THE medals of a soldier who was shot six times in the First World War and escaped a bombing raid that destroyed his home in the Second World War have sold for £160,000 at an auction.
The Victoria Cross and other medals awarded to Corporal Sidney Day of the Suffolk Regiment, who survived the Blitz in Portsmouth and is buried in Milton Cemetery, were purchased by the Lord Ashcroft Medal Collection.
At the Somme in 1916 Cpl Day, who ran Sidney Day VC Tea Rooms in Edinburgh Road, Portsmouth, suffered four bullet wounds from machine gun fire.
A year before at the Battle of Loos he was shot by a sniper while trying to rescue a commanding officer in No Man’s Land.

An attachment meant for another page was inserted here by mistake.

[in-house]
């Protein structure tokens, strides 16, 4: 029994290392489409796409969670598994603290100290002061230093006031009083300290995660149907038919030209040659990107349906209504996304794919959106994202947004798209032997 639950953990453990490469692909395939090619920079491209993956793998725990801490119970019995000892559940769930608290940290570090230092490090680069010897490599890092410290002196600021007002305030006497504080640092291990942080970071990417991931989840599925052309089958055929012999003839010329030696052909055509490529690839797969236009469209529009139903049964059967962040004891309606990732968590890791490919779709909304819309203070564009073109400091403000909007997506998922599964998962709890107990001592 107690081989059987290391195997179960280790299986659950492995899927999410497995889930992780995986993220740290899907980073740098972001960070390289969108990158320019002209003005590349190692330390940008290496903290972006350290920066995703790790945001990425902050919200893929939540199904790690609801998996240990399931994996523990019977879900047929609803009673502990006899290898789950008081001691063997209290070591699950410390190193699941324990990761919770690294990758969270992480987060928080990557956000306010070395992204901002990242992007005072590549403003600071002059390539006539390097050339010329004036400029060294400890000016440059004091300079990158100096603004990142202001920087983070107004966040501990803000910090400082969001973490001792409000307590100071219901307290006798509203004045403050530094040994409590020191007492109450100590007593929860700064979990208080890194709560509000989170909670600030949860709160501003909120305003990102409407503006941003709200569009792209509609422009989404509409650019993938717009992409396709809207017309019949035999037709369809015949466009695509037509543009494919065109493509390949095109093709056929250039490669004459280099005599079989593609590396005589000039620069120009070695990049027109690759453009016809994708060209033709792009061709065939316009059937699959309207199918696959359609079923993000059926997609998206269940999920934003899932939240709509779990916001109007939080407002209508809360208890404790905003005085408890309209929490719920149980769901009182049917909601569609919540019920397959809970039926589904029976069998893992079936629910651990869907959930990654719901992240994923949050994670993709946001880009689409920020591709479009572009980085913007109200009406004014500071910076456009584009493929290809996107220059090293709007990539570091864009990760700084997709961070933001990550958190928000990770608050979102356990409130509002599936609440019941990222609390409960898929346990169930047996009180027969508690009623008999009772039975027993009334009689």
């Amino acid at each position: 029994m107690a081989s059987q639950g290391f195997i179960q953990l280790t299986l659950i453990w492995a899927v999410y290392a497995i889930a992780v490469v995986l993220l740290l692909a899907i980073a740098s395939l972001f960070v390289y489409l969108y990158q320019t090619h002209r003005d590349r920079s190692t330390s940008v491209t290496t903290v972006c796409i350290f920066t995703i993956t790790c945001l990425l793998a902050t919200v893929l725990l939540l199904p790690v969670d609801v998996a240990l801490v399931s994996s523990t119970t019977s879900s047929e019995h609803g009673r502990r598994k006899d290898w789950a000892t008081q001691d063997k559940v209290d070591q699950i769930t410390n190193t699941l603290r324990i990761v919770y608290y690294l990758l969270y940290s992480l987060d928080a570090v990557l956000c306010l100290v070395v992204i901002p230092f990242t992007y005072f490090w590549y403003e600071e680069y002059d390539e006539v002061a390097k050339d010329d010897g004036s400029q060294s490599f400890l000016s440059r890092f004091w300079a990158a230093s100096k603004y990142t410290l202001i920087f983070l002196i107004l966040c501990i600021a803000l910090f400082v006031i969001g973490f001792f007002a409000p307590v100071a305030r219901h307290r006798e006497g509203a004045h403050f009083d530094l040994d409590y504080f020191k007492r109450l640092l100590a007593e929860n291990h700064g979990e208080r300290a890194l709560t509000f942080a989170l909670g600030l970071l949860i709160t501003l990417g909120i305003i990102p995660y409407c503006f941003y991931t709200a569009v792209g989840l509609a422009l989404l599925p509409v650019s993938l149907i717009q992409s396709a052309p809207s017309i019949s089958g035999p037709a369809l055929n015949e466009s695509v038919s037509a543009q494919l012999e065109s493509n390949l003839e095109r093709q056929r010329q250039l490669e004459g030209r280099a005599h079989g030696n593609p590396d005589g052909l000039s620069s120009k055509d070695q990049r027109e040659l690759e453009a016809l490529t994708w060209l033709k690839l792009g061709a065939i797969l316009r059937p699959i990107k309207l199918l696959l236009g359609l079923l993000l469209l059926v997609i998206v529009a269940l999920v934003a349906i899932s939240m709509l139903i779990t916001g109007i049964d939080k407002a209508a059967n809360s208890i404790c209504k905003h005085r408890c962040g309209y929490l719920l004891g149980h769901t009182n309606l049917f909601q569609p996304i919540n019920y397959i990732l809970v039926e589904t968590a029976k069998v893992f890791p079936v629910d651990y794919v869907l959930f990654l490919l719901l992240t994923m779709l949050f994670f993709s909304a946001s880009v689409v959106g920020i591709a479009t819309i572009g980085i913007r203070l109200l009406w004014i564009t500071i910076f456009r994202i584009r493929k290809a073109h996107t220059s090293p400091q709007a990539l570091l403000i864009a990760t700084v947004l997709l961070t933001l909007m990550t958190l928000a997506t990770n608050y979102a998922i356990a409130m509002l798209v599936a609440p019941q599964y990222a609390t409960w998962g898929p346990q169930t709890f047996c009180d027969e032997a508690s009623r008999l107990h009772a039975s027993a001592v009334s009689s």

The parents of the commanding officer, Lieutenant Thomas Stevens, gave him an inscribed cigarette case for his bravery.
In March 1918 he was wounded and taken prisoner during the German offensive at Lys.
He died in 1959 aged 68, partly as a result of the wounds he suffered in the First World War.
His medals and cigarette case were auctioned off earlier today by silverware specialists Dix Noonan Webb.
A spokesman from Dix Noonan Webb said: ‘This was a strong price for a magnificent Victoria Cross group of medals and associated memorabilia, which came direct from Sidney Day’s family and so had never been on the market before.
‘It was above the £120,000 to £140,000 pre-sale estimate.
‘Dix Noonan Webb is delighted that the medals have become part of the Ashcoft Collection.’